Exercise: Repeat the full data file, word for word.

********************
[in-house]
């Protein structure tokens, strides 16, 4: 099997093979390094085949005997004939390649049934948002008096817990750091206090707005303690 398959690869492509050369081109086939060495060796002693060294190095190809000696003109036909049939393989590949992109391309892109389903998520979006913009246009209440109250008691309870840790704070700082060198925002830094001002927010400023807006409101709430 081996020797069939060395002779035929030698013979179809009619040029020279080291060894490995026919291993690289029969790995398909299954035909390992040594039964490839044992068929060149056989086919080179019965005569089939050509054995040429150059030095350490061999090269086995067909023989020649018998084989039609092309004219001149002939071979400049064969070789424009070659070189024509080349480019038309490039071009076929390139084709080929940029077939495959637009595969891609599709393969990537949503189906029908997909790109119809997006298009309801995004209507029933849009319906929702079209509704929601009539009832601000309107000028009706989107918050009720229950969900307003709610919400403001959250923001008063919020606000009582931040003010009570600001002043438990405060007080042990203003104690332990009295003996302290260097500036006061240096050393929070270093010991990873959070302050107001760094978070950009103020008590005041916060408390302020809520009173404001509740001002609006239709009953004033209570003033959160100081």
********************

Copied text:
[in-house]
């Protein structure tokens, strides 16, 4: 099997093979390094085949005997004939390649049934948002008096817990750091206090707005303690 398959690869492509050369081109086939060495060796002693060294190095190809000696003109036909049939393989590949992109391309892109389903998520979006913009246009209440109250008691309870840790704070700082060198925002830094001002927010400023807006409101709430 081996020797069939060395002779035929030698013979179809009619040029020279080291060894490995026919291993690289029969790995398909299954035909390992040594039964490839044992068929060149056989086919080179019965005569089939050509054995040429150059030095350490061999090269086995067909023989020649018998084989039609092309004219001149002939071979400049064969070789424009070659070189024509080349480019038309490039071009076929390139084709080929940029077939495959637009595969891609599709393969990537949503189906029908997909790109119809997006298009309801995004209507029933849009319906929702079209509704929601009539009832601000309107000028009706989107918050009720229950969900307003709610919400403001959250923001008063919020606000009582931040003010009570600001002043438990405060007080042990203003104690332990009295003996302290260097500036006061240096050393929070270093010991990873959070302050107001760094978070950009103020008590005041916060408390302020809520009173404001509740001002609006239709009953004033209570003033959160100081």